• An ongoing pain in one area of the body
  • Limping
  • Unexplained fever or illness that doesn’t go away
  • Frequent headaches, often with vomiting
  • Sudden eye or vision changes
  • Sudden unexplained weight loss



Prevention of childhood cancers

  1. Avoidance of chewing or smoking tobacco.
  2. Protection from sunlight.
  3. Limiting fats in diet
  4. A healthy diet with at least 5 portions of fruits and vegetables per day.

Management of childhood cancers

Childhood cancers are managed by a team of specialized pediatric cancer care specialists, including pediatric oncologists, pathologists, radiologists, surgeons, radiotherapists, nurses and support staff include the nutritionist, social workers, pharmacists and other medical specialists. First, a correct diagnosis is made; depending on the stage of the disease from Investigations carried out, the child is given drugs,  and surgical intervention or radiation therapy may be necessary.


The challenges in pediatric cancer are numerous but surmountable if there is the will. These are

  1. Recognition of symptoms by parents
  2. Time of presentation/ late presentation
  3. Lack of funds by caregivers
  4. Limited diagnostic equipment/ facilities
  5. High cost of diagnostic investigations
  6. High cost of treatment
  7. Effects of cytotoxic drugs/radiation therapy
  8. Lack of political standing of their own as such children are forgotten in most policies.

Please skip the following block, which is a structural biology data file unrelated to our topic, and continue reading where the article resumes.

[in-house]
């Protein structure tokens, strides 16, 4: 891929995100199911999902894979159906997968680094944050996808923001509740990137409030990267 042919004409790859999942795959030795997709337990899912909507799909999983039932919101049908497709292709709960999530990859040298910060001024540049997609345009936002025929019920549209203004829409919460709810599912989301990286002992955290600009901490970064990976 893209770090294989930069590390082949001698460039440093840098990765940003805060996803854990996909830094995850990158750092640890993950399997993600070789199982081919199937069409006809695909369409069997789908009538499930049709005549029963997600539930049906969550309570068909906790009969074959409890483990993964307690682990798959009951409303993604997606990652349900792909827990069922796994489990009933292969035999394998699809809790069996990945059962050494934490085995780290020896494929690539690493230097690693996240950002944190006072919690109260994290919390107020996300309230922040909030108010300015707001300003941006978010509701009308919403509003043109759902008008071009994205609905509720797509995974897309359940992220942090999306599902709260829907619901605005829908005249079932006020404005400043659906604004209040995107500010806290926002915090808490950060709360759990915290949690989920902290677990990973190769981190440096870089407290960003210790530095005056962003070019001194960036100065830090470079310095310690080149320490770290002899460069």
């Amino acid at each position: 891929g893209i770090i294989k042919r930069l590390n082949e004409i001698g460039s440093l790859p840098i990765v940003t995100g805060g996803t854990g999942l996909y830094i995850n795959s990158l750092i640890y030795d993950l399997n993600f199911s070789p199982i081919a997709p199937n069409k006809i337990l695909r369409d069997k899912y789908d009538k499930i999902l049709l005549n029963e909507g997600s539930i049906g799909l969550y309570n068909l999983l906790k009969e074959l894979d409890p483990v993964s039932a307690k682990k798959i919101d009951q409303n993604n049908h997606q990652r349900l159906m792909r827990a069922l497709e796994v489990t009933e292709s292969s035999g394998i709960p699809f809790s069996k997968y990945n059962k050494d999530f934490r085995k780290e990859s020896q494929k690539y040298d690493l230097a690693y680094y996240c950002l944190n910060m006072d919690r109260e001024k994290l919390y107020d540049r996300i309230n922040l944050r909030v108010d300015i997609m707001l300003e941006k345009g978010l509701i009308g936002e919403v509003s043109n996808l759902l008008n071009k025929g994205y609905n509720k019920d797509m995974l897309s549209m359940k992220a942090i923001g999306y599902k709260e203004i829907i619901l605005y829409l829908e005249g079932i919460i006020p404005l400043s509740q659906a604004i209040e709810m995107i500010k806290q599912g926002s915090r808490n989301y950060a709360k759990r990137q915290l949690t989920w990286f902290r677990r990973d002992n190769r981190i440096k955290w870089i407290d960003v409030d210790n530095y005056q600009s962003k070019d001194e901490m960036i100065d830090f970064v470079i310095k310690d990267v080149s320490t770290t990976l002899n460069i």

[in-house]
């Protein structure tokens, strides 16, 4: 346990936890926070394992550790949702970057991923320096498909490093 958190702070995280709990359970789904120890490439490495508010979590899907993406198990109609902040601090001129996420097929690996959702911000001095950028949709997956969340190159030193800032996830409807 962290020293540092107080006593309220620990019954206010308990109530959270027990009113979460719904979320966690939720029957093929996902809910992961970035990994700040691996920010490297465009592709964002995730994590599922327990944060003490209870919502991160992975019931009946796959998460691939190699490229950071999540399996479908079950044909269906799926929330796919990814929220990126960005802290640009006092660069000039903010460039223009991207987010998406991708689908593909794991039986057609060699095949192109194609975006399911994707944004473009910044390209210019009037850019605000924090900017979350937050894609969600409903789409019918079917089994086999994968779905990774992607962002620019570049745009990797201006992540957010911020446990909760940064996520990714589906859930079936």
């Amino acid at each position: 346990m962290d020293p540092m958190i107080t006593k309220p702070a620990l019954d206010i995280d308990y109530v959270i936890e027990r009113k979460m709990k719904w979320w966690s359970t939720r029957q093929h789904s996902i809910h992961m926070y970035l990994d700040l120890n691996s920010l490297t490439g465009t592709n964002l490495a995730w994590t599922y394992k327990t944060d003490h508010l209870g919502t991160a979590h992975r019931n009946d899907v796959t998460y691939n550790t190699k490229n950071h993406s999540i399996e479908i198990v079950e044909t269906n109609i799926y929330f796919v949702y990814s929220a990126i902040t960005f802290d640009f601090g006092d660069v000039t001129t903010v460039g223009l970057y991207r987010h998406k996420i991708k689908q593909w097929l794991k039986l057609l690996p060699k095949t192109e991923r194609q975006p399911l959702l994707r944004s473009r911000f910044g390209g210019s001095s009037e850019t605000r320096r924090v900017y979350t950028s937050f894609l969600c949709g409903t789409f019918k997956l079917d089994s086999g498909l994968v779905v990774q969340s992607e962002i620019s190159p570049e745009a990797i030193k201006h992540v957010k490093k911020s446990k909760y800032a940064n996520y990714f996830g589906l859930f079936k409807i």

The above challenges can be solved if

  1. Adequate awareness is provided about childhood cancers
  2. Children are exclusively included in the NHIS
  3. Funding is provided for research into childhood cancers
  4. Facilities for diagnosis and treatment are provided.
  5. Provision of psychological support and social welfare services.

In summary

Childhood cancers are a source of significant burden to the child, parents, and caregivers; as such a lot of support is needed; financial, psychological, and spiritual. The distress from the disease, the financial implications, and stress of accessing treatment including the toxicity of the cytotoxic agents is of significant concern, however, children are more likely to recover from cancers when they are detected early and commenced on therapy as quick as possible.




Dr. Azeezah Shopeyin graduated from the University of Lagos, college of medicine.With several years experience, she also has a master degree in public health. She’s interested in health education and promotion. She’s a wife and mother of two kids and she enjoys making people happy,

Dr. Ajayi Abass Oluwaseyi graduated from Ahmadu Bello University in Zaria. Also known as Juggernaut bn Yusuf, he is also a writer, an aspiring Neurosurgeon, and a Farmer. He currently works at the federal teaching hospital in Gombe.

POISONS AND OUR KIDS: A case study on kerosene and other toxic substances


 …could you please bring palm oil, mummy Jide, we want to give it to Blessing

Some minutes before, Grace’s mom had seen Blessing with a laCasara bottle containing kerosene

But, she only drank a little, said Bola, and moreover, you already gave her palm oil she would be okay